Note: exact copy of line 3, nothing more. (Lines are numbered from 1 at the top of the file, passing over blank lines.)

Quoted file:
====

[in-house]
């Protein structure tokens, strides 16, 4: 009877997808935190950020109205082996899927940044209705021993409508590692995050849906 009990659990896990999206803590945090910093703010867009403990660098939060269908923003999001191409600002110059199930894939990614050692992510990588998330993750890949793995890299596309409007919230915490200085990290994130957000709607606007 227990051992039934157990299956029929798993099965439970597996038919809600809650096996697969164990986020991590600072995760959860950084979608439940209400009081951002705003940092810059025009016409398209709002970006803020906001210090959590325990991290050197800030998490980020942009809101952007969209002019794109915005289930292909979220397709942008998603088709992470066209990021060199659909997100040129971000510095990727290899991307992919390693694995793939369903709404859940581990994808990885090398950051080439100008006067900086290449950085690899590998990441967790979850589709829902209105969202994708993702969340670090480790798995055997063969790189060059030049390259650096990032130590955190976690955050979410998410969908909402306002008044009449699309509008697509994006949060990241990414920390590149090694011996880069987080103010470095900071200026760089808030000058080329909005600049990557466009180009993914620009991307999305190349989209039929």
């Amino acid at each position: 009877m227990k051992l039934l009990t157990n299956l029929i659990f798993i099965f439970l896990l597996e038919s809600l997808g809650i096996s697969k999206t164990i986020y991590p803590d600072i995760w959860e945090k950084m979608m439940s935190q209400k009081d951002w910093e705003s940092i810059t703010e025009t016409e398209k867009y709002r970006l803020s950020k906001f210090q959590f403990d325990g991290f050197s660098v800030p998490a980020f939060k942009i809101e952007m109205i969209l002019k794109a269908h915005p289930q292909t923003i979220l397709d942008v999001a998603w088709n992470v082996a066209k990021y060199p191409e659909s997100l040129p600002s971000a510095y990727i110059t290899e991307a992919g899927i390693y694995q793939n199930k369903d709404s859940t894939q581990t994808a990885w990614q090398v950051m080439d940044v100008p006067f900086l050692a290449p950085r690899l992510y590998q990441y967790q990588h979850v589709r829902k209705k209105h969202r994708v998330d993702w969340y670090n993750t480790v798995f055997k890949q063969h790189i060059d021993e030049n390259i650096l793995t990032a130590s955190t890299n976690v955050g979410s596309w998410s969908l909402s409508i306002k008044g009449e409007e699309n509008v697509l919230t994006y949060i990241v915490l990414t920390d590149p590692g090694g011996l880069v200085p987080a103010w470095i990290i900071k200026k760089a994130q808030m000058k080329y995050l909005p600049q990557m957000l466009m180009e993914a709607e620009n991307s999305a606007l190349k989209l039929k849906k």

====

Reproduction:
């Amino acid at each position: 009877m227990k051992l039934l009990t157990n299956l029929i659990f798993i099965f439970l896990l597996e038919s809600l997808g809650i096996s697969k999206t164990i986020y991590p803590d600072i995760w959860e945090k950084m979608m439940s935190q209400k009081d951002w910093e705003s940092i810059t703010e025009t016409e398209k867009y709002r970006l803020s950020k906001f210090q959590f403990d325990g991290f050197s660098v800030p998490a980020f939060k942009i809101e952007m109205i969209l002019k794109a269908h915005p289930q292909t923003i979220l397709d942008v999001a998603w088709n992470v082996a066209k990021y060199p191409e659909s997100l040129p600002s971000a510095y990727i110059t290899e991307a992919g899927i390693y694995q793939n199930k369903d709404s859940t894939q581990t994808a990885w990614q090398v950051m080439d940044v100008p006067f900086l050692a290449p950085r690899l992510y590998q990441y967790q990588h979850v589709r829902k209705k209105h969202r994708v998330d993702w969340y670090n993750t480790v798995f055997k890949q063969h790189i060059d021993e030049n390259i650096l793995t990032a130590s955190t890299n976690v955050g979410s596309w998410s969908l909402s409508i306002k008044g009449e409007e699309n509008v697509l919230t994006y949060i990241v915490l990414t920390d590149p590692g090694g011996l880069v200085p987080a103010w470095i990290i900071k200026k760089a994130q808030m000058k080329y995050l909005p600049q990557m957000l466009m180009e993914a709607e620009n991307s999305a606007l190349k989209l039929k849906k």